Israeli Prime Minister Benjamin Netanyahu speaks as he meets with U.S. Vice President Mike Pence in Warsaw, Poland, February 14, 2019.
(photo credit: REUTERS/KACPER PEMPEL)
The big day has come. Now what?
Most importantly, might Netanyahu at some point need to resign?
The answer is not yet, but that could change in three to 12 months.
This announcement by Mandelblit
was just a declaration of intent to indict the prime minister. Now we wait through months of pre-indictment hearings where Netanyahu’s lawyers will try to convince Mandelblit to drop the case.
Presuming that he does not drop the case – and indications to The Jerusalem Post are that at the very least Case 4000 will lead to a final indictment – then the real legal question comes with the final indictment announcement, which will come in late 2019 or early 2020.
The dry law of Knesset statutes does not specify one way or another about whether a prime minister must resign when indicted.
It only says conclusively that he must resign when convicted along with exhausting all appeals.
But what happens when the inevitable petition is filed to the High Court of Justice to force Netanyahu out?
Sources close to Mandelblit have told the Post that if Netanyahu was eventually indicted for bribery – and in multiple cases – as opposed to mere breach of public trust in one case, then the prime minister would need to step down.
The Post has learned that Mandelblit would not push for the prime minister to step down. But recognizing that former High Court presidents Aharon Barak and Meir Shamgar have both said an indicted prime minister must or should step down, sources have indicated that Mandelblit would stand before the High Court and tell them that it is hard for him to defend the prime minister continuing his leadership.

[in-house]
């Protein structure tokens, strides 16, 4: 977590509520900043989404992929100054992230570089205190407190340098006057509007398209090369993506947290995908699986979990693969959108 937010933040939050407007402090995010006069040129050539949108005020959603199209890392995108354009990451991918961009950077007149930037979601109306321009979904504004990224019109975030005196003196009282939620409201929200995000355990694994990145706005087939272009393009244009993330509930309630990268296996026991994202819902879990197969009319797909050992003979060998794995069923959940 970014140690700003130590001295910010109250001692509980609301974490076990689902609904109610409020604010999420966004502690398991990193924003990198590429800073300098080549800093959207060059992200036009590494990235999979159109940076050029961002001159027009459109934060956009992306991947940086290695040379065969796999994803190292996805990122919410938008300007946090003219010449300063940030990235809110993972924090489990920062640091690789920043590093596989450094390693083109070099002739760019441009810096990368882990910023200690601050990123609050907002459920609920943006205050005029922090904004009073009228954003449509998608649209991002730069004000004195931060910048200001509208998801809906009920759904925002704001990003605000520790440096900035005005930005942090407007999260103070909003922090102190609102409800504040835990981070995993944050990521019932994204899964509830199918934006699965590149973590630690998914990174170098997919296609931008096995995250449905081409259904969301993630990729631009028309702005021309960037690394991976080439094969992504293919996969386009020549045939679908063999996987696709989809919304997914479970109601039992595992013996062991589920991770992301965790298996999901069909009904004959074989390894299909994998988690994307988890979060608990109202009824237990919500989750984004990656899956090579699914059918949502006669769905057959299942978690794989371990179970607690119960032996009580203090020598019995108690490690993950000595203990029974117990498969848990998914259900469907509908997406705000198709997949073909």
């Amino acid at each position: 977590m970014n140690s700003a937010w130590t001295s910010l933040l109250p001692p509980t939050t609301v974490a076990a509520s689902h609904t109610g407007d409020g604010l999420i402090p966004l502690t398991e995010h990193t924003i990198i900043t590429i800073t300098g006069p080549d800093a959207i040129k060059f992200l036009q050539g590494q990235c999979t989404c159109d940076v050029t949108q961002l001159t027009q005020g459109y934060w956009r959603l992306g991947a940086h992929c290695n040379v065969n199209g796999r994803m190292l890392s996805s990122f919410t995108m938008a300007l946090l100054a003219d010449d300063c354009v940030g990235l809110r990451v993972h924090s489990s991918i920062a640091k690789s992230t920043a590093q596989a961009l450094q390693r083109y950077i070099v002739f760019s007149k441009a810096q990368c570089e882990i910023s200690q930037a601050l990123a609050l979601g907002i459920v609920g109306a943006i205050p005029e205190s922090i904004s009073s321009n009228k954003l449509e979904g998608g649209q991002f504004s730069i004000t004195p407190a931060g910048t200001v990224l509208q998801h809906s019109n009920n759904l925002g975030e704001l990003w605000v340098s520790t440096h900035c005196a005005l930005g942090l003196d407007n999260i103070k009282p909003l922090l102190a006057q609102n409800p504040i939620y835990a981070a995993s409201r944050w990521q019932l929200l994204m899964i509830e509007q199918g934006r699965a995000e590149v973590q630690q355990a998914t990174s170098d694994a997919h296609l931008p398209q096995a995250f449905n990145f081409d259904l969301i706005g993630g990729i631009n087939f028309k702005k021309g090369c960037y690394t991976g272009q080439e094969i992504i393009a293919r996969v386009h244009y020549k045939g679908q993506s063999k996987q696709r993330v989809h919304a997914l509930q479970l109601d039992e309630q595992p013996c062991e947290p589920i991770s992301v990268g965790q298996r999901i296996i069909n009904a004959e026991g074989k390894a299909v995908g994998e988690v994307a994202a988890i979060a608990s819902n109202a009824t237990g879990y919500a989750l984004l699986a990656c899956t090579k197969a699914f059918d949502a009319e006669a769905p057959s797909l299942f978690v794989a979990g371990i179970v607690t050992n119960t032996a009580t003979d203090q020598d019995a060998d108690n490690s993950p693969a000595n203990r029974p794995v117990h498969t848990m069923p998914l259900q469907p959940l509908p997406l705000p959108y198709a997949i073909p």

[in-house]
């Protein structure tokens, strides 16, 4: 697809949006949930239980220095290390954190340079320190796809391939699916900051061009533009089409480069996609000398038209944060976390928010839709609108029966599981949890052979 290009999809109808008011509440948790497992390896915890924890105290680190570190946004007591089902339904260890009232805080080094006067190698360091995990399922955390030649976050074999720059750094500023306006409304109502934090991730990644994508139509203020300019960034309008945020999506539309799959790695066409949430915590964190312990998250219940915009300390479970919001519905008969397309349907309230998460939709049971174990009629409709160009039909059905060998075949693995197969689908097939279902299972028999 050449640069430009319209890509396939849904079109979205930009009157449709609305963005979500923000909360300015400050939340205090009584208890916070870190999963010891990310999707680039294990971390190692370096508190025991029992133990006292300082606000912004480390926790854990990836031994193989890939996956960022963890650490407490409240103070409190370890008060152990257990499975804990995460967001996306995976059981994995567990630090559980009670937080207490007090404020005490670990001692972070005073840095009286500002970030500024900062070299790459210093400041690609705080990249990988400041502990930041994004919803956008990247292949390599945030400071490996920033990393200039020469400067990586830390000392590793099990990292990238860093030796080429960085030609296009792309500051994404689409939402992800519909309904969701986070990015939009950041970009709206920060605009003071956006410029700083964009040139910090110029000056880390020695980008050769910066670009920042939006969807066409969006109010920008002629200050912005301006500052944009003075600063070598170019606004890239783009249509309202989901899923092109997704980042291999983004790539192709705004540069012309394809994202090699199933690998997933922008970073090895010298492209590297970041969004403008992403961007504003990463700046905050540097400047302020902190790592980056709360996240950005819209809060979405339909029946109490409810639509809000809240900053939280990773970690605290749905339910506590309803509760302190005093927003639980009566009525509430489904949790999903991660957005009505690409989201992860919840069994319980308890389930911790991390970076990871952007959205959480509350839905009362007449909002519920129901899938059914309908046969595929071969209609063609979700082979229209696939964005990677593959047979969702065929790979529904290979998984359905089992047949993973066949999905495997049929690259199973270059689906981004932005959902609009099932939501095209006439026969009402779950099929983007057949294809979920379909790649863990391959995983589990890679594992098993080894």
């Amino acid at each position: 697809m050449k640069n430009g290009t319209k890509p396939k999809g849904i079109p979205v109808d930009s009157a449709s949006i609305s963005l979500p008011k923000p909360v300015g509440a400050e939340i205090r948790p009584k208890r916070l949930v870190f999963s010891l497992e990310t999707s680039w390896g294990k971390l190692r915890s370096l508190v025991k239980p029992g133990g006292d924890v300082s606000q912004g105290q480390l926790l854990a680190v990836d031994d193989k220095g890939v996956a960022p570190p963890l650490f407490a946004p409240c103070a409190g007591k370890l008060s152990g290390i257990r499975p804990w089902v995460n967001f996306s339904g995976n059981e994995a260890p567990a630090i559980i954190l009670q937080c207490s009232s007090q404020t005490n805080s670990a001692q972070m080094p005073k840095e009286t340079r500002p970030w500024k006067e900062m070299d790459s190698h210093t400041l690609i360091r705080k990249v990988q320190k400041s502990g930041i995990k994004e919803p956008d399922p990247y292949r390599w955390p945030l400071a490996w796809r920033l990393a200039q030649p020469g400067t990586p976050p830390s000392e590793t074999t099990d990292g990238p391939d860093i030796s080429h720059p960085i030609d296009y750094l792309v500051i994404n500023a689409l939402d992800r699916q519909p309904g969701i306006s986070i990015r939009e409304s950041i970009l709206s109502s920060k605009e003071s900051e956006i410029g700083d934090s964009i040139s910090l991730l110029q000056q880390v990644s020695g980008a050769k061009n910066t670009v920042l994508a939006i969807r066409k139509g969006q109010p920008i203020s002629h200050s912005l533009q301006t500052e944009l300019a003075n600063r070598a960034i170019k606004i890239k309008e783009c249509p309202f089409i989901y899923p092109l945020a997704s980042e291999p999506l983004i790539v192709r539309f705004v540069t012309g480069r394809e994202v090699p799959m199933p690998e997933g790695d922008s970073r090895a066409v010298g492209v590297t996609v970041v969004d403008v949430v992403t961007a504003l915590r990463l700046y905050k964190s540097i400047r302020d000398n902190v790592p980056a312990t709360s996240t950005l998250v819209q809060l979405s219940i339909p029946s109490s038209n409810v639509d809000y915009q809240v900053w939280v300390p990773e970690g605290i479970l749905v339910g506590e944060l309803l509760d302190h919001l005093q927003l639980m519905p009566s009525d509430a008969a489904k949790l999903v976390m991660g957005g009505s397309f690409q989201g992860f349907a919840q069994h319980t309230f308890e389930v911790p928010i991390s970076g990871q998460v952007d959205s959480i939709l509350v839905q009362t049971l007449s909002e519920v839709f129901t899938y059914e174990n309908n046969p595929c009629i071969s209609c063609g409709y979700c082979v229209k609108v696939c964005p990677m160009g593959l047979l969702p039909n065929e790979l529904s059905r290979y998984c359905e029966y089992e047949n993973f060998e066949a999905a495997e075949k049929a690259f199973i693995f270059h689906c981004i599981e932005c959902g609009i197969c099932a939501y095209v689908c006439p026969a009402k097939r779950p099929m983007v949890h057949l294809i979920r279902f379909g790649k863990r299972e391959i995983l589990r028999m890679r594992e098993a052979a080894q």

If he took that position, it could give the court the cover needed to order a resignation.
Likewise, nearly all of the former chief justices and attorneys-general recently met with Mandelblit and closed ranks behind him. This will also be a strong signal to the current High Court justices.
The court can cite past judicial decisions that forced out Arye Deri (in his first stretch as a minister), former minister Shlomo Benizri and several mayors, to support a decision to demand a resignation, even if it isn’t explicitly required from a statute. None of those forced resignations were mandated by statute.
Avigdor Liberman also resigned from his position as foreign minister upon being indicted in 2012, but it was voluntarily.
Not that any of this is guaranteed, especially because recently retired High Court chief justice Miriam Naor repeatedly refused in 2018 to take a stance on the all-decisive legal question so as not to tie the High Court’s hands.
Also, with Mandelblit’s negotiation style with Sara Netanyahu on display and his former closeness to the prime minister, there is a decent chance that he might succeed in avoiding this. He might convince Netanyahu to step down on his own accord.
Right now, Netanyahu is vowing he will never resign, but starting from today – and certainly following a final indictment – the country enters a new reality.
There are no clear answers, except that the likelihood of Netanyahu remaining prime minister past early 2020 are dramatically reduced as of Thursday’s blockbuster decision.
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